Car Insurance for New Cars

Make and model, wheels and paint, features, financing, prices. When you’re shopping for a new vehicle, car insurance doesn’t always leap to mind. But whatever you choose, your new car will need to be insured before you can drive it off the lot, which makes shopping for car insurance a critical part of the new-car-buying process. You should start comparing rates and getting quotes as soon as you have a good idea of the models you’re interested in.

The specific car you buy can have a dramatic impact on your insurance rates, and insuring a new car isn’t quite as simple as adding it to an existing policy, even if you already have insurance. Your insurer will need some time to figure out how your new car will affect your rates, and you’ll need to decide whether you want to maintain the same level of coverage at potentially higher or lower rates. You might prefer a higher deductible or more comprehensive coverage if your new car is much newer or nicer than your current car.

Whether you’re buying a new car using traditional financing or leasing one, you should consider getting a specific type of car insurance coverage called gap insurance. In fact, most leasing agreements and some financing agreements actually require gap insurance.

So what is it? Gap insurance protects you in the event that your new car is totaled. It covers the gap between current market value and whatever you still owe the lender. That’s why gap coverage is worth looking into, especially for brand new vehicles. Everyone knows that a new vehicle loses value as soon as you drive it off the lot.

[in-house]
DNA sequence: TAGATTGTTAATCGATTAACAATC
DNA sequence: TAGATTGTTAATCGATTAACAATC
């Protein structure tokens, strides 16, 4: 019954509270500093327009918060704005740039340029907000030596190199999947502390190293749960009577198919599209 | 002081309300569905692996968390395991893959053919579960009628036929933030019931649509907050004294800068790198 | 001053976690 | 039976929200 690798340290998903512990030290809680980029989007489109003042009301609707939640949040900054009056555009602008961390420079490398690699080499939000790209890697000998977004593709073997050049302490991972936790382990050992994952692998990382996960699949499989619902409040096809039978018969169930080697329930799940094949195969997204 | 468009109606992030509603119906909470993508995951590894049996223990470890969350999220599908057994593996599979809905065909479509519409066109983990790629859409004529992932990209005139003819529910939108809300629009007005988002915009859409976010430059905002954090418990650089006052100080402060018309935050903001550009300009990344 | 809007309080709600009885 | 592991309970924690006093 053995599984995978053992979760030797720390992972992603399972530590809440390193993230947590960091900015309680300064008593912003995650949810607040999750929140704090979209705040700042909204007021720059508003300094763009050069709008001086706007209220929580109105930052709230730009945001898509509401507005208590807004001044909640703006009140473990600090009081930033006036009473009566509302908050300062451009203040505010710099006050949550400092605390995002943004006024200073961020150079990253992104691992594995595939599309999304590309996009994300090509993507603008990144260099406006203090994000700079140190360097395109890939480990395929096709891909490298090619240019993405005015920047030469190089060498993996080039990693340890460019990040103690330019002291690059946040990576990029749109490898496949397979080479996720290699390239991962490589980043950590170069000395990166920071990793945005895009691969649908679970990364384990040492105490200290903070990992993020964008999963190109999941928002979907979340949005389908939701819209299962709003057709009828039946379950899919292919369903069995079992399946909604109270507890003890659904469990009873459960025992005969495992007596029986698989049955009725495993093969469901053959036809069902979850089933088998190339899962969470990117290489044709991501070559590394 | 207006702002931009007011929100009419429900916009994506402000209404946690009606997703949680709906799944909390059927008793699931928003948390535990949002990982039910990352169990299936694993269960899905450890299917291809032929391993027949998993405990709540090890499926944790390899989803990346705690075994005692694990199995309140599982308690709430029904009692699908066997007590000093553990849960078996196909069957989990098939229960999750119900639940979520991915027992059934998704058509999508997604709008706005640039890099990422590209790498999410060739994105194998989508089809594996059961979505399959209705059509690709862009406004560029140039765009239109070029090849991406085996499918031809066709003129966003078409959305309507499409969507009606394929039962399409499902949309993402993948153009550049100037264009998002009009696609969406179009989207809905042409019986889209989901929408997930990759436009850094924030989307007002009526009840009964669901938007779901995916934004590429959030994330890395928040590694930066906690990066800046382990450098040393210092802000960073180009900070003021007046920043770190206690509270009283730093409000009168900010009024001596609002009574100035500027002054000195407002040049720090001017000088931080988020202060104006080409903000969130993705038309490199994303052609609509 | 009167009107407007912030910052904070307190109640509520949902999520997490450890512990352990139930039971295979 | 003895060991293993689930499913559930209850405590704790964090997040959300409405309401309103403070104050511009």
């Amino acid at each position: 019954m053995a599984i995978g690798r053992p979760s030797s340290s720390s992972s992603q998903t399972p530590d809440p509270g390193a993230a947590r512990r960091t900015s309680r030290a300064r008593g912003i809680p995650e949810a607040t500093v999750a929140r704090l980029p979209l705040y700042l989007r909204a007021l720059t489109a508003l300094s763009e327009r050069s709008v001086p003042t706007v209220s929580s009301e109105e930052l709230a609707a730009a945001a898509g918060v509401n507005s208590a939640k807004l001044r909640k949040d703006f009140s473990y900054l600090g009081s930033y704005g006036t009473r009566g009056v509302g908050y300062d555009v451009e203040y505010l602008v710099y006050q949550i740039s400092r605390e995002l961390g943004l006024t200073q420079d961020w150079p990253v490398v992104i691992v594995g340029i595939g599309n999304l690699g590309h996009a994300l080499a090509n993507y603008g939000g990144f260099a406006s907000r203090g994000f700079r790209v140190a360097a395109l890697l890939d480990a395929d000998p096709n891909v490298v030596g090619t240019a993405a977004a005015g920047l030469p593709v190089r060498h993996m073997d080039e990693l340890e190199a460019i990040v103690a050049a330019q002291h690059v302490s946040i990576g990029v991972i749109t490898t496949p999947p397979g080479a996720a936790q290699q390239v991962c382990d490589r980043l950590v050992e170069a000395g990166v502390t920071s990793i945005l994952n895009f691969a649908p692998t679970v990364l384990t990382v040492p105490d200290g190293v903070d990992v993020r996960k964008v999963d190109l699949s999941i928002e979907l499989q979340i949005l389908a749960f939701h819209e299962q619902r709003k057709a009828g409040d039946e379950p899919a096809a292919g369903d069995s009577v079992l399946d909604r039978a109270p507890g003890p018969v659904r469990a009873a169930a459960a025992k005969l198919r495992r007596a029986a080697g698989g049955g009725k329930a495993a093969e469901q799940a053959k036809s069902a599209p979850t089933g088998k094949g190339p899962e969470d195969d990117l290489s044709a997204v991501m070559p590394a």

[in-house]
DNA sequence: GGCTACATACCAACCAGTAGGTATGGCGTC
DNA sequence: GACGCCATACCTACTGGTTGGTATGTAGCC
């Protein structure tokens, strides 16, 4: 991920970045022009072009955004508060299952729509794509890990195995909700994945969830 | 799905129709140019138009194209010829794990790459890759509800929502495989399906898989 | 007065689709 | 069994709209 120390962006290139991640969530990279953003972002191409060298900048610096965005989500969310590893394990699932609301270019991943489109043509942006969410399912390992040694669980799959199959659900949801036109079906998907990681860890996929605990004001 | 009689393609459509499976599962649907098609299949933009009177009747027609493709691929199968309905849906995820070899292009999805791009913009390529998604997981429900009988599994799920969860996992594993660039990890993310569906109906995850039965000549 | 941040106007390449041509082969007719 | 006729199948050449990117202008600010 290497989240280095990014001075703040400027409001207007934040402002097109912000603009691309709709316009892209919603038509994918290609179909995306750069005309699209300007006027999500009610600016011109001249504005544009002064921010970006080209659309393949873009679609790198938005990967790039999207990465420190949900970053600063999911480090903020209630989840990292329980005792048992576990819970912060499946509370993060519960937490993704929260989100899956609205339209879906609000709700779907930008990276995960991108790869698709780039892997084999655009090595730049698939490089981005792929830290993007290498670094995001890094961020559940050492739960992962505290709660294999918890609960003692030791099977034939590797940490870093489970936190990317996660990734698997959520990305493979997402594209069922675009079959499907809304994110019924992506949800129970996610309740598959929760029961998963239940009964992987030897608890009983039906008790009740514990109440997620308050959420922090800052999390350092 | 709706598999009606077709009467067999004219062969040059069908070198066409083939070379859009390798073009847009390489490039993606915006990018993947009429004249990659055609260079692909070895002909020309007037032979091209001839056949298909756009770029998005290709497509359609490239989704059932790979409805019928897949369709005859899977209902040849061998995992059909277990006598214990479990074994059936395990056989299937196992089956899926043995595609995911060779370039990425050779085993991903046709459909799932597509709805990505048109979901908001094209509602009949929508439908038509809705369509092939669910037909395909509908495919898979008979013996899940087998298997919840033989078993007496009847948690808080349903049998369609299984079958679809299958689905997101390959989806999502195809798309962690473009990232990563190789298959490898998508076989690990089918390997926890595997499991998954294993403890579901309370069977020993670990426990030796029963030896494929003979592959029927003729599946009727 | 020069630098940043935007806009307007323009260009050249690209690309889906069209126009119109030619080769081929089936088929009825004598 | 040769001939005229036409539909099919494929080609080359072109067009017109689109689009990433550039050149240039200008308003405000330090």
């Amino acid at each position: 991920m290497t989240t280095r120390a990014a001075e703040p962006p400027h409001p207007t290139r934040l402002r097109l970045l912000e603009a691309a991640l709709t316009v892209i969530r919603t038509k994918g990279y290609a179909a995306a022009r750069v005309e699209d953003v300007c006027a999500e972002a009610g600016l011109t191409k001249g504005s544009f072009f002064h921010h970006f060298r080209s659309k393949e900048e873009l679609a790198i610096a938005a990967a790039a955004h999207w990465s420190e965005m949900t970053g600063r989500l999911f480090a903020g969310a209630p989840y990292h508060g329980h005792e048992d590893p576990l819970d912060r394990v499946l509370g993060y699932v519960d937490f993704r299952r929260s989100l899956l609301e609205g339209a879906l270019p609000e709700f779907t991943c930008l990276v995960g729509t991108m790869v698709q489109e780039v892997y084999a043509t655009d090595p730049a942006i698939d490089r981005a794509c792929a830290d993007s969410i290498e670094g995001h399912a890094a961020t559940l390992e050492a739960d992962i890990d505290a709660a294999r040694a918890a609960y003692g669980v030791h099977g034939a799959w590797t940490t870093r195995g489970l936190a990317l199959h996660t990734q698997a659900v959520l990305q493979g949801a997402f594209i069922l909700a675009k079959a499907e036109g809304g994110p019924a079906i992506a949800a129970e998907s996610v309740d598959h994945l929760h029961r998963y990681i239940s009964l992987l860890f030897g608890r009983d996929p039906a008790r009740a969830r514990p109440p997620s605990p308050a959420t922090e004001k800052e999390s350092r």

Let’s say you finance a new car purchase for $30,000, and a few days later, you’re in an accident and your brand new car is totaled. Remember that car insurance will only pay you current cash value, which may be thousands of dollars less than the amount still owed on the loan. If your totaled car is worth $25,000 at the time of the accident, you’ll be left holding the bag for $5,000 in addition to any deductible you may have to pay if it’s an at-fault accident. The purpose of gap insurance is to cover that gap between current market value and whatever you still owe. Gap insurance isn’t always a great deal, but it can be very effective for lessors and drivers who still owe a lot of money on a new car.

The bottom line about new car insurance: you’ll need to do your homework… again. Ideally, you should investigate the cost of insuring each of your top choices before you pull the trigger on a new car. While it’s true that your existing policy may automatically cover a new vehicle for a short period, updating your coverage shouldn’t be put off until the last minute. Make finding the right insurance a priority up front in order to avoid headaches and surprises later.